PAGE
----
Management Support:  Does the project have management support, i.e., when the requirements gathering phase is over, will the company’s sponsor step in to enforce a “code lock” to stop endless tweaks?  My colleague had a point, there is a time for generating a list of all possible needs and then one must stop making changes to allow the developers and others to do their magic within that framework.  Nothing derails a project more than scope creep & change after change.  Put the time into a solid design and then implement!  Keep in mind that by following this method, you will have multiple phases to your project’s rollout; however, smaller more frequent changes may result in greater gains.

Data:  What will be (if any) the by-product of this initiative? For example, using a CRM should produce a more robust pipeline of qualified sales leads, those leads may then become customers with their own unique needs, etc.  The way data is produced, managed, and shared among systems can have an enormous impact on your users’ daily life. 

Focus Group:  Would forming a cross functional steering committee benefit this project?  Including stakeholders from all functional areas and levels of the company opens conversations that may otherwise be ignored.  One warning: these groups are historically cantankerous; however, that is exactly what you want – for real dialog to occur!  Remember the business axiom: forming, storming, norm-ing, and performing!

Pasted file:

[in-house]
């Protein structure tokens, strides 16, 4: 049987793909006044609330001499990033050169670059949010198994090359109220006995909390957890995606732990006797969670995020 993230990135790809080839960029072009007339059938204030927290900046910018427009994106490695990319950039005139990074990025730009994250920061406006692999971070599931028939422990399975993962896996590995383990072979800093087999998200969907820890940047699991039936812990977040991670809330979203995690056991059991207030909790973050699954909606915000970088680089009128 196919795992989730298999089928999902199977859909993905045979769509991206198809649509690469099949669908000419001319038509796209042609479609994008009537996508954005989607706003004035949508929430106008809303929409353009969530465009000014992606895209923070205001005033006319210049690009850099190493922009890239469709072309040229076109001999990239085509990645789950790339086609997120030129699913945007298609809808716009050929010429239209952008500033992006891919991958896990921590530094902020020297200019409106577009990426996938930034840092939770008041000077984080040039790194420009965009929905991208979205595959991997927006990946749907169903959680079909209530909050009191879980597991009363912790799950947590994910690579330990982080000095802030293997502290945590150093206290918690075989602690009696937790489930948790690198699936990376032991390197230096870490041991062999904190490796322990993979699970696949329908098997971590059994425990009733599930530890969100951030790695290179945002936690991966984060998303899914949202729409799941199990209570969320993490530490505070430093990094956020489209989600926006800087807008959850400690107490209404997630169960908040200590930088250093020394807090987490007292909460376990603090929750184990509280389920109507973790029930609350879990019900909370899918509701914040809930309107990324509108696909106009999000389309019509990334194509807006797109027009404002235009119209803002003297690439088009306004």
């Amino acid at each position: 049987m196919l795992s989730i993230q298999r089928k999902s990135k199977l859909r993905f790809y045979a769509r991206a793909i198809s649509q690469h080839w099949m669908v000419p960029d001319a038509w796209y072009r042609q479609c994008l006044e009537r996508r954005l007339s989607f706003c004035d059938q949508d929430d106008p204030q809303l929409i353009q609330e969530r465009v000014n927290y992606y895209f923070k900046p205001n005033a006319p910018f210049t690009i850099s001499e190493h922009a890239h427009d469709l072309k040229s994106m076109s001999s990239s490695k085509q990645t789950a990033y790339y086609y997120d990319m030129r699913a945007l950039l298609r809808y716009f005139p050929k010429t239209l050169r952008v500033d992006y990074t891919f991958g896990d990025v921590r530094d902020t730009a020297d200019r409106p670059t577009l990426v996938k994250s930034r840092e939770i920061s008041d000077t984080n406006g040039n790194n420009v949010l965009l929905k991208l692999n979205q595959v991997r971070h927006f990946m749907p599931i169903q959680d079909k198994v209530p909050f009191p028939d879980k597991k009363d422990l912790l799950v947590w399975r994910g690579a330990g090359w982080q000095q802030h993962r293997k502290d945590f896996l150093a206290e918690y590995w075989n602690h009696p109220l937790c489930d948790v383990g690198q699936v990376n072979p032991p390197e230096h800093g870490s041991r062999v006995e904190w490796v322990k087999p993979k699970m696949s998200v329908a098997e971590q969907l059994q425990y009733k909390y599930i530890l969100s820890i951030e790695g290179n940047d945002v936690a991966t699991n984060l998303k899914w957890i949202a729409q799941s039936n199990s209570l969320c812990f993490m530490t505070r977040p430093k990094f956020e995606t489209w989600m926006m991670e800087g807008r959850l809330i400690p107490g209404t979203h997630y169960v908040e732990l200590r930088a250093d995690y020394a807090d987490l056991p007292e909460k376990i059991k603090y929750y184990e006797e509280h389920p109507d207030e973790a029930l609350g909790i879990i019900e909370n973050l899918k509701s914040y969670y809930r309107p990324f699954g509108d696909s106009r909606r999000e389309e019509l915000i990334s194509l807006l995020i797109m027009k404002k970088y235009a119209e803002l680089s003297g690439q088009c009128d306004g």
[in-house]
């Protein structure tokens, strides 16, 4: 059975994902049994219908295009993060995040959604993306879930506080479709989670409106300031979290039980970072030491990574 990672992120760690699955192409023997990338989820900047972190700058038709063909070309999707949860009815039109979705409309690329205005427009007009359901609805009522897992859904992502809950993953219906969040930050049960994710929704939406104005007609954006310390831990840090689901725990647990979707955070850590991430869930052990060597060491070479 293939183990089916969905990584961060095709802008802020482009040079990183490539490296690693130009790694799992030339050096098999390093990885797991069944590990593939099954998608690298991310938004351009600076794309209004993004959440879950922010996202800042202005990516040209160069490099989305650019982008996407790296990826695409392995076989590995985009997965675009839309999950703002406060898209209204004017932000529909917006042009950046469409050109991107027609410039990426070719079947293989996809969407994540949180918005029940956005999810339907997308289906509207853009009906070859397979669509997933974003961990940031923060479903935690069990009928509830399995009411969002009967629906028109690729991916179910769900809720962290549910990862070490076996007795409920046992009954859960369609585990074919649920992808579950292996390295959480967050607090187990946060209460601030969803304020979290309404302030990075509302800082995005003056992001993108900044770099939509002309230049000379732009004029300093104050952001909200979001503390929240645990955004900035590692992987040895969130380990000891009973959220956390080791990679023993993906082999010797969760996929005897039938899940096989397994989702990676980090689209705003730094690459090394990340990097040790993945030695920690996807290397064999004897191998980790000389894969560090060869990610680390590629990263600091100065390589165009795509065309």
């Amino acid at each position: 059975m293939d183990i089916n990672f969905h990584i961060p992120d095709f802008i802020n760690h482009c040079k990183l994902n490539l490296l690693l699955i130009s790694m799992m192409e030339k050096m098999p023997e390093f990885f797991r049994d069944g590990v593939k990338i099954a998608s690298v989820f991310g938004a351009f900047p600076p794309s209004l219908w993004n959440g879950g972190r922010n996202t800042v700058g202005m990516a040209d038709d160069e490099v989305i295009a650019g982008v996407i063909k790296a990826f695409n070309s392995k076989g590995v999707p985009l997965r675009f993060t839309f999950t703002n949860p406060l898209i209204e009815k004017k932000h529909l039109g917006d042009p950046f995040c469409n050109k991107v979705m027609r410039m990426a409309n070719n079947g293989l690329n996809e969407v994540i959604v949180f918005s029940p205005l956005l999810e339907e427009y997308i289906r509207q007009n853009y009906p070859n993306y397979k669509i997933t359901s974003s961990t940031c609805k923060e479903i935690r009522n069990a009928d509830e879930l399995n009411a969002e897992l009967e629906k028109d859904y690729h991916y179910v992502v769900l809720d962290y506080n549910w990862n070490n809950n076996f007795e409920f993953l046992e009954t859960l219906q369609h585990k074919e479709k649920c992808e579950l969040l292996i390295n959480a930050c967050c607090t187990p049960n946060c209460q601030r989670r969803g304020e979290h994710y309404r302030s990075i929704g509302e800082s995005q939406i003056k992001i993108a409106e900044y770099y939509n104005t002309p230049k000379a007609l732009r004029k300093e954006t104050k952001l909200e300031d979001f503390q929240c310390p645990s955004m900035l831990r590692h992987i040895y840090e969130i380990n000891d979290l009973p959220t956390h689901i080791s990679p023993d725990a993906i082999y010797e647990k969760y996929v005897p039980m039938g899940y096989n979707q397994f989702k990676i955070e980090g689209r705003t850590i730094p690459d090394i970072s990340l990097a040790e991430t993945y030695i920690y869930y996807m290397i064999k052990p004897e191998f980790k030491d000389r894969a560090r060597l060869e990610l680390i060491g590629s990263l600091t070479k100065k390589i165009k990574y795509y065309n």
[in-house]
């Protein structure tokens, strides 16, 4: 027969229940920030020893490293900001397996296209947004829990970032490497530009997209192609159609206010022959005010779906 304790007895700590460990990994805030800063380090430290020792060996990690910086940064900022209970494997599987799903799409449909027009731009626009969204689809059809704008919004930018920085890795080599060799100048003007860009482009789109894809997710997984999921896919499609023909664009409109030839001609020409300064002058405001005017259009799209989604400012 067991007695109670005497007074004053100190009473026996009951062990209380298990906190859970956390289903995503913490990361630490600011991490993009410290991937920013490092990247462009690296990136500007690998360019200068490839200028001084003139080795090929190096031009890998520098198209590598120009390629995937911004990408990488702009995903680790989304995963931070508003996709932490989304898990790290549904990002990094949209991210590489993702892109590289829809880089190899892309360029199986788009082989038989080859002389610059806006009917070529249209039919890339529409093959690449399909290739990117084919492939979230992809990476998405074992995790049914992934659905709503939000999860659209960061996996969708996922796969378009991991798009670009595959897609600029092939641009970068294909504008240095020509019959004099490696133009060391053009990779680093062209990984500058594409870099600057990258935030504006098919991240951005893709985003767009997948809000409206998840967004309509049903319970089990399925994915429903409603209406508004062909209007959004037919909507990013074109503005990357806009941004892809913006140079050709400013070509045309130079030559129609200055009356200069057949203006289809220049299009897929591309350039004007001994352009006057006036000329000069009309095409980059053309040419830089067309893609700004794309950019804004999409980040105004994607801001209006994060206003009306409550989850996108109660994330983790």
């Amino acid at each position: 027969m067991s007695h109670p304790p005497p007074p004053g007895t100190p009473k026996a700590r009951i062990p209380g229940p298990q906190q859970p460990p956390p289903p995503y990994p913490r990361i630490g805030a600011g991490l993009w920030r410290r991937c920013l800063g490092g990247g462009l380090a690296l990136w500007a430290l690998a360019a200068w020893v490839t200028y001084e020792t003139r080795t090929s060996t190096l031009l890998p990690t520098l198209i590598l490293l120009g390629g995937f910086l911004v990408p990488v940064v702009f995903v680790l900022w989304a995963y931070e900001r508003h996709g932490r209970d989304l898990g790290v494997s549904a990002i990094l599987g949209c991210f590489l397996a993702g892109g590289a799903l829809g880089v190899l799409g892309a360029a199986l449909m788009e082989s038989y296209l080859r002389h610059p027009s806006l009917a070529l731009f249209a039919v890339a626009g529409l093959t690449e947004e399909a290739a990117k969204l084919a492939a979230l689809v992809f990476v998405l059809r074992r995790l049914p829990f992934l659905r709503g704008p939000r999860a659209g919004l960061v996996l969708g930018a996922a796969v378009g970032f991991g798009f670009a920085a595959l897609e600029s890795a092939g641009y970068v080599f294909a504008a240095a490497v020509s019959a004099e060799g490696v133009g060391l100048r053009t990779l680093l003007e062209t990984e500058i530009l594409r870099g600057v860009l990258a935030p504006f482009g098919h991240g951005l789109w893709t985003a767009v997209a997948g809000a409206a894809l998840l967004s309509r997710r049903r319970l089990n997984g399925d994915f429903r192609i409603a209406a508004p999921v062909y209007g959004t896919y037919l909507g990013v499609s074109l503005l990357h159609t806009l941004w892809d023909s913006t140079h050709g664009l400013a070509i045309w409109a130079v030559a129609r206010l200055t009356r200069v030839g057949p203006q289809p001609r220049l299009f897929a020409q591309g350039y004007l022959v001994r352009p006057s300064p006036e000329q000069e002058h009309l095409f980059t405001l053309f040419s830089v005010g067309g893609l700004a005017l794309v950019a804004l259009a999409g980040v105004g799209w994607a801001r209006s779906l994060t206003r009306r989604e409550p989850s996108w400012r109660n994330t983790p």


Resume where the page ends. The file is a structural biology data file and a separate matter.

End Users:  Who are the consumers of the new technology?  If their needs, concerns, and ideas have not been given a voice, then your users will not use your solution.  Simple.  The users know what they need, where the pain points are, and whether a proposed solution will be easy to use.  By considering the end-user experience, you will greatly increase their acceptance of the change.

To increase your project’s success, think about all stakeholders – management, IT, end users, and all others who will be directly or indirectly touched by any proposed change.  As a final thought, from Peter Senge, “People don’t resist change. They resist being changed!”